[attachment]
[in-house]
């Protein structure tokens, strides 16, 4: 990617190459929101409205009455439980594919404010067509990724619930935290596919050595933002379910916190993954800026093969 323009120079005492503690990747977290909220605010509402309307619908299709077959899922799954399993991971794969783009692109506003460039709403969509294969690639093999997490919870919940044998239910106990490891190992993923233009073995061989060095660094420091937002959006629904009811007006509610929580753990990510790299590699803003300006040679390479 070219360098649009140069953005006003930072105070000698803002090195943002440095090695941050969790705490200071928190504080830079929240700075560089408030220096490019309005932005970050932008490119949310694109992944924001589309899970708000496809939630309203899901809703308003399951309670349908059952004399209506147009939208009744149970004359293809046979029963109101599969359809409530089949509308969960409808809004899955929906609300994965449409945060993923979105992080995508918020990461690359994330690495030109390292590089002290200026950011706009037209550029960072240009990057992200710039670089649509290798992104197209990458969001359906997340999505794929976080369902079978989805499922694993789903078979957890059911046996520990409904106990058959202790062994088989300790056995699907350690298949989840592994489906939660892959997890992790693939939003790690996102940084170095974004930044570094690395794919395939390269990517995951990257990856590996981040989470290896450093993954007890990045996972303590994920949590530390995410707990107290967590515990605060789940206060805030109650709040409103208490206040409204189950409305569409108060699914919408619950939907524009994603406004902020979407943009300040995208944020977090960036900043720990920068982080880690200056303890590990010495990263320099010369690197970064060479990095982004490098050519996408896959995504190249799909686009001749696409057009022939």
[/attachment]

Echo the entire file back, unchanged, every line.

[in-house]
């Protein structure tokens, strides 16, 4: 990617190459929101409205009455439980594919404010067509990724619930935290596919050595933002379910916190993954800026093969 323009120079005492503690990747977290909220605010509402309307619908299709077959899922799954399993991971794969783009692109506003460039709403969509294969690639093999997490919870919940044998239910106990490891190992993923233009073995061989060095660094420091937002959006629904009811007006509610929580753990990510790299590699803003300006040679390479 070219360098649009140069953005006003930072105070000698803002090195943002440095090695941050969790705490200071928190504080830079929240700075560089408030220096490019309005932005970050932008490119949310694109992944924001589309899970708000496809939630309203899901809703308003399951309670349908059952004399209506147009939208009744149970004359293809046979029963109101599969359809409530089949509308969960409808809004899955929906609300994965449409945060993923979105992080995508918020990461690359994330690495030109390292590089002290200026950011706009037209550029960072240009990057992200710039670089649509290798992104197209990458969001359906997340999505794929976080369902079978989805499922694993789903078979957890059911046996520990409904106990058959202790062994088989300790056995699907350690298949989840592994489906939660892959997890992790693939939003790690996102940084170095974004930044570094690395794919395939390269990517995951990257990856590996981040989470290896450093993954007890990045996972303590994920949590530390995410707990107290967590515990605060789940206060805030109650709040409103208490206040409204189950409305569409108060699914919408619950939907524009994603406004902020979407943009300040995208944020977090960036900043720990920068982080880690200056303890590990010495990263320099010369690197970064060479990095982004490098050519996408896959995504190249799909686009001749696409057009022939």